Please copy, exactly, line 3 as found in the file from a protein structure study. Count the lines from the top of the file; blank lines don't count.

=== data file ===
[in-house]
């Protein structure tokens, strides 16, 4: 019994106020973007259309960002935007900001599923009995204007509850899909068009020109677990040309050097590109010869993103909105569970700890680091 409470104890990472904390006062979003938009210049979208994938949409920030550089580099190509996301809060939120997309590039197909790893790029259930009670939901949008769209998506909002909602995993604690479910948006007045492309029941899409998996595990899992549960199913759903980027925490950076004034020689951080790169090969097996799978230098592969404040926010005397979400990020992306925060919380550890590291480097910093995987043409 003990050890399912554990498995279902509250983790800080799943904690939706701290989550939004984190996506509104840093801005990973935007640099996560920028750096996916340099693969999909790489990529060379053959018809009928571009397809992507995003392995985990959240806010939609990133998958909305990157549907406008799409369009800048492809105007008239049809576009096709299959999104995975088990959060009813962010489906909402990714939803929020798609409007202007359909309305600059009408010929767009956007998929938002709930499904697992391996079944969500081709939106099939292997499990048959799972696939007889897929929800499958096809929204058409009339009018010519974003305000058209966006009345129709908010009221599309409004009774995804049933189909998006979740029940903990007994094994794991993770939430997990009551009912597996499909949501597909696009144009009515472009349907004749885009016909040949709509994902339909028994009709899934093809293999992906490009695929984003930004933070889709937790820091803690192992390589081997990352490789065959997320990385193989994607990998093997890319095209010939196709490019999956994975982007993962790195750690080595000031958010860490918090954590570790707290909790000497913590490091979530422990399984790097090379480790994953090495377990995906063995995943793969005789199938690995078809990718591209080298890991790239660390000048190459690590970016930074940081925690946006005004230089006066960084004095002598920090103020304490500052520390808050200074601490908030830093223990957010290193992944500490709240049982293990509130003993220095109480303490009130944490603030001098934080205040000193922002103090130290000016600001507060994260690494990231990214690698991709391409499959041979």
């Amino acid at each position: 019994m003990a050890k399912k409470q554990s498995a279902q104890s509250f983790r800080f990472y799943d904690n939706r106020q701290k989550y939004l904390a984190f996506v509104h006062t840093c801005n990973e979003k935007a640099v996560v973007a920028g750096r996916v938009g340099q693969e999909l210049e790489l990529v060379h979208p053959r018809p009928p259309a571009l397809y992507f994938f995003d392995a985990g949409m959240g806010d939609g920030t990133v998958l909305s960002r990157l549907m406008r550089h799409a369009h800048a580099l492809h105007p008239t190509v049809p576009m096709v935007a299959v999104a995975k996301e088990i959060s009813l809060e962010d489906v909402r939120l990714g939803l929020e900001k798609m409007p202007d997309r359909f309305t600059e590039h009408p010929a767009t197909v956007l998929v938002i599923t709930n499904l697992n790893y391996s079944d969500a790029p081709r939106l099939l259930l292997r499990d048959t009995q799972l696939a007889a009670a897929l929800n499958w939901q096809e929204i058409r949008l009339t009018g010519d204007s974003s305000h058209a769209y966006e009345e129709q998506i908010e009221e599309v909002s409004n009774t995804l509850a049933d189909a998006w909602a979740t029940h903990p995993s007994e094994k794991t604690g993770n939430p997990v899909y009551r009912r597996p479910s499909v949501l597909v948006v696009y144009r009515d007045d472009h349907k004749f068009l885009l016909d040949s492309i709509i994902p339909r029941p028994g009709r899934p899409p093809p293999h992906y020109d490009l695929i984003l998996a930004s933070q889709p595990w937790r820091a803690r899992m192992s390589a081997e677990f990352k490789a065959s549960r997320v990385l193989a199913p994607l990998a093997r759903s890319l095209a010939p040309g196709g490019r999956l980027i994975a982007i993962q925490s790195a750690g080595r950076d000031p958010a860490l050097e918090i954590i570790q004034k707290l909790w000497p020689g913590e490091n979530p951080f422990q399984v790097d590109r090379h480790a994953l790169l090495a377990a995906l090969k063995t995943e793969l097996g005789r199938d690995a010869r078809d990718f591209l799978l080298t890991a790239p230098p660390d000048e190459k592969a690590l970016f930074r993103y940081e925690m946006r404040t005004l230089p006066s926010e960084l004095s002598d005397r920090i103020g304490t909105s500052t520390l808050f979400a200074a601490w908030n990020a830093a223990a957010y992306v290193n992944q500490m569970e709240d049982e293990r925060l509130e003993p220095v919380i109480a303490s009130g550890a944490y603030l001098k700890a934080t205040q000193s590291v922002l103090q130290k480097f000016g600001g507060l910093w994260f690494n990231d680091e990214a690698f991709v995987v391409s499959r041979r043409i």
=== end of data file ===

């Amino acid at each position: 019994m003990a050890k399912k409470q554990s498995a279902q104890s509250f983790r800080f990472y799943d904690n939706r106020q701290k989550y939004l904390a984190f996506v509104h006062t840093c801005n990973e979003k935007a640099v996560v973007a920028g750096r996916v938009g340099q693969e999909l210049e790489l990529v060379h979208p053959r018809p009928p259309a571009l397809y992507f994938f995003d392995a985990g949409m959240g806010d939609g920030t990133v998958l909305s960002r990157l549907m406008r550089h799409a369009h800048a580099l492809h105007p008239t190509v049809p576009m096709v935007a299959v999104a995975k996301e088990i959060s009813l809060e962010d489906v909402r939120l990714g939803l929020e900001k798609m409007p202007d997309r359909f309305t600059e590039h009408p010929a767009t197909v956007l998929v938002i599923t709930n499904l697992n790893y391996s079944d969500a790029p081709r939106l099939l259930l292997r499990d048959t009995q799972l696939a007889a009670a897929l929800n499958w939901q096809e929204i058409r949008l009339t009018g010519d204007s974003s305000h058209a769209y966006e009345e129709q998506i908010e009221e599309v909002s409004n009774t995804l509850a049933d189909a998006w909602a979740t029940h903990p995993s007994e094994k794991t604690g993770n939430p997990v899909y009551r009912r597996p479910s499909v949501l597909v948006v696009y144009r009515d007045d472009h349907k004749f068009l885009l016909d040949s492309i709509i994902p339909r029941p028994g009709r899934p899409p093809p293999h992906y020109d490009l695929i984003l998996a930004s933070q889709p595990w937790r820091a803690r899992m192992s390589a081997e677990f990352k490789a065959s549960r997320v990385l193989a199913p994607l990998a093997r759903s890319l095209a010939p040309g196709g490019r999956l980027i994975a982007i993962q925490s790195a750690g080595r950076d000031p958010a860490l050097e918090i954590i570790q004034k707290l909790w000497p020689g913590e490091n979530p951080f422990q399984v790097d590109r090379h480790a994953l790169l090495a377990a995906l090969k063995t995943e793969l097996g005789r199938d690995a010869r078809d990718f591209l799978l080298t890991a790239p230098p660390d000048e190459k592969a690590l970016f930074r993103y940081e925690m946006r404040t005004l230089p006066s926010e960084l004095s002598d005397r920090i103020g304490t909105s500052t520390l808050f979400a200074a601490w908030n990020a830093a223990a957010y992306v290193n992944q500490m569970e709240d049982e293990r925060l509130e003993p220095v919380i109480a303490s009130g550890a944490y603030l001098k700890a934080t205040q000193s590291v922002l103090q130290k480097f000016g600001g507060l910093w994260f690494n990231d680091e990214a690698f991709v995987v391409s499959r041979r043409i």